A Beautiful Success Story

Salvation Army helps Oakland man beat addiction, gain employment

OAKLAND — Jerrell Loggins was losing a recurring battle with drug addiction last year, sending him on a downward spiral that threatened his life.

Amid a fog of substance abuse, he had a revelation that turned him from his self-destructive path.

He realized that, as a single father, he should get clean and sober for his young child.

Loggins turned to the Salvation Army of Alameda County, whose faith-based programs quickly stopped his slide and steered him toward sobriety.

A Share the Spirit profile on the Salvation Army-Alameda County, which has helped Jerrell Loggins, 45, of Oakland, who is a recovering substance abuse addictIn the nine months since, the Oakland man has a job, shelter, a drug-free life and the respect of the 7-year-old daughter he is raising.

“The threat of losing custody of her was the biggest thing for me,” he said. “I wanted to meet the expectations that come with being a father.”

Loggins, 45, said he could not have met those goals so quickly without the Christian nonprofit group’s help.

“They make an effort to do God’s will and help people, giving you direction to get the help you need,” he said.

He started with the basics, entering the Salvation Army’s adult rehabilitation center in Oakland’s Chinatown. As he received counseling and treatment, he worked at the center unloading warehouse pallets and helping its cooks prepare meals for fellow residents.

Loggins said he also restored his physical and emotional fitness.

“I got in touch with my spirituality and strengthened my faith,” Loggins said. “I also decided to take care of myself better, to strengthen my body by working out — it all played a role.”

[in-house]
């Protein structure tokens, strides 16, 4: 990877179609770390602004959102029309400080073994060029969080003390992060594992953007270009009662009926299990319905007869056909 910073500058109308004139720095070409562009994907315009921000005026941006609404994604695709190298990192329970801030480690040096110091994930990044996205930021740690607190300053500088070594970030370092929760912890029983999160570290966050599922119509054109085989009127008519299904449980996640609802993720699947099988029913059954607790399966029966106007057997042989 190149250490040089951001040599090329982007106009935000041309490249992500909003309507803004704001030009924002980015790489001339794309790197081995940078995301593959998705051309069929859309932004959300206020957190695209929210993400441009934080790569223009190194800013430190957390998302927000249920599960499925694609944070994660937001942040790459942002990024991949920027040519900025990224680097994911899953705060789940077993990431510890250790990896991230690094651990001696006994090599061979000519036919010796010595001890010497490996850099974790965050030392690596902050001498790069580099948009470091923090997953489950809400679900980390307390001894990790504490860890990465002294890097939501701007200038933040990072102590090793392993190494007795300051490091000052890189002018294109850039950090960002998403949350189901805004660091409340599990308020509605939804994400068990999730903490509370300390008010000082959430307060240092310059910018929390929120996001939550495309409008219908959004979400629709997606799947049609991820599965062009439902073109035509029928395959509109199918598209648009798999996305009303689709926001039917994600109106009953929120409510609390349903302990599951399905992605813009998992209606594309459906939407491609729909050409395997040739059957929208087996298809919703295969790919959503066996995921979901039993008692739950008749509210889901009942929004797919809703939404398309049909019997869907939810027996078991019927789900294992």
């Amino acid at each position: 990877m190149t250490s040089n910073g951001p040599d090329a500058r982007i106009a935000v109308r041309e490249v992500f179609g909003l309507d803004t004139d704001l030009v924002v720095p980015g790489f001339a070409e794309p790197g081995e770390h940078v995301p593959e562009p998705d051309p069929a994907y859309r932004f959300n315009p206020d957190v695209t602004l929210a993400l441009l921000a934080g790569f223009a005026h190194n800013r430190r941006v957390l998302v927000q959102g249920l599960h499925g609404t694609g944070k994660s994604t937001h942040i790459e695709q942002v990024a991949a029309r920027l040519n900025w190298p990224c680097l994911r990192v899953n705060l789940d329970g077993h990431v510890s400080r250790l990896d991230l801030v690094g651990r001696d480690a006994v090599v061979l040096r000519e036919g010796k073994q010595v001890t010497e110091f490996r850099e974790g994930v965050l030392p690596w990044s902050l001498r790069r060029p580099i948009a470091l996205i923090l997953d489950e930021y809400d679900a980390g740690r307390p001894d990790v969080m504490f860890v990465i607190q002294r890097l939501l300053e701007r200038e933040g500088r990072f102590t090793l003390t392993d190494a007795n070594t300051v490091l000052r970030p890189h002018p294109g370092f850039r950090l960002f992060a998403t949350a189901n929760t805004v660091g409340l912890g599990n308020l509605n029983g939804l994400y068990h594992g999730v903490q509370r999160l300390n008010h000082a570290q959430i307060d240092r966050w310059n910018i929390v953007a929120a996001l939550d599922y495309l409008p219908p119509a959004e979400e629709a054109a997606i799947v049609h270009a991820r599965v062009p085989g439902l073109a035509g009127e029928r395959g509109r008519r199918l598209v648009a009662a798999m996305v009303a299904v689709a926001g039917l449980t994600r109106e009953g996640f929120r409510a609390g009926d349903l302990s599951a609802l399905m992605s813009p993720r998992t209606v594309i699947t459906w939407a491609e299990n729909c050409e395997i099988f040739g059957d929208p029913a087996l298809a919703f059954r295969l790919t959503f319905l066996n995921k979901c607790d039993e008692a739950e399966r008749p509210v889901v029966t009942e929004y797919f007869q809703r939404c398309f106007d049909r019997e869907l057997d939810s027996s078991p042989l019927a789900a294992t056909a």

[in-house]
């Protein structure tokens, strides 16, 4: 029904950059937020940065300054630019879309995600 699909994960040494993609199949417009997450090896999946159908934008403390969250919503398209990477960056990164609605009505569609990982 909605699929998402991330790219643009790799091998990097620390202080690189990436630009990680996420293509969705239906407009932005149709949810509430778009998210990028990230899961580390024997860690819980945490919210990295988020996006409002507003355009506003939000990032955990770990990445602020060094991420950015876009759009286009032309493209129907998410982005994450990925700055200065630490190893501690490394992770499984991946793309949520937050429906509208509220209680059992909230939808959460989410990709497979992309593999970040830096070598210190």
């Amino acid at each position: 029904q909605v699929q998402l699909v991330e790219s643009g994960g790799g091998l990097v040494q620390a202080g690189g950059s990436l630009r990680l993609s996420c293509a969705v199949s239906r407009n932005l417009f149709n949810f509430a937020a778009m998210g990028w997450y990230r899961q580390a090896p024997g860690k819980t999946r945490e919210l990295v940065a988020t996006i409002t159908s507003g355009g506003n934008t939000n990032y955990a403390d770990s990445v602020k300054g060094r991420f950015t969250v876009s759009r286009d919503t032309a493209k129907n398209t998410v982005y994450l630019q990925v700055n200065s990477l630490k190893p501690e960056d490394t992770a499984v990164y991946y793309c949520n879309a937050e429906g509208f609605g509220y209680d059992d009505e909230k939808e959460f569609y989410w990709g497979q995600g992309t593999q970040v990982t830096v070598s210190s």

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Loggins and his daughter this summer moved into the Salvation Army’s Garden Center in Oakland, which houses struggling families and educates children at a small school. The Fruitvale district shelter also has a church and a library where parents and kids can study.

Loggins and daughter Aimahni have lived there four months, during which Loggins has taken parenting classes and joined support-group meetings. A job counselor helped him land work with a package delivery company. The job is seasonal and part-time, but it’s a start, Loggins said.

“I’m hoping that, through hard work and showing up every day and doing the job correctly, it will transition into a full-time job,” he said.

The Salvation Army, founded by a Christian minister in England in the 19th century, today has thousands of locations in more than 100 countries.

The nonprofit group fuses Christianity with charity, nurturing those in need by mixing church services with social services at homeless shelters, drug rehabilitation centers, classrooms and thrift stores.

“We’ll help anyone who comes through our doors — it doesn’t matter what their religion is or what they believe in,” said Dan Williams, head of The Salvation Army of Alameda County.

Williams manages 55 employees and a $6.7 million operating budget.

He said the Alameda County branch operates 15 facilities and “four core locations” in Hayward, Newark, and the Oakland Chinatown and Fruitvale centers, which have helped Loggins.

“This whole facility is designed to give a hand up, not just a handout,” said Williams, an ordained minister. “We want to help people change their lives and start that journey to become self-sufficient and move on with their lives.”

Loggins has changed his life for the better in less than a year but acknowledges that he has more goals.

“Once I find full-time work, then I can afford a house, and I can do more for my daughter,” he said. “My primary motivation is to be a good dad.”


January 25, 2015

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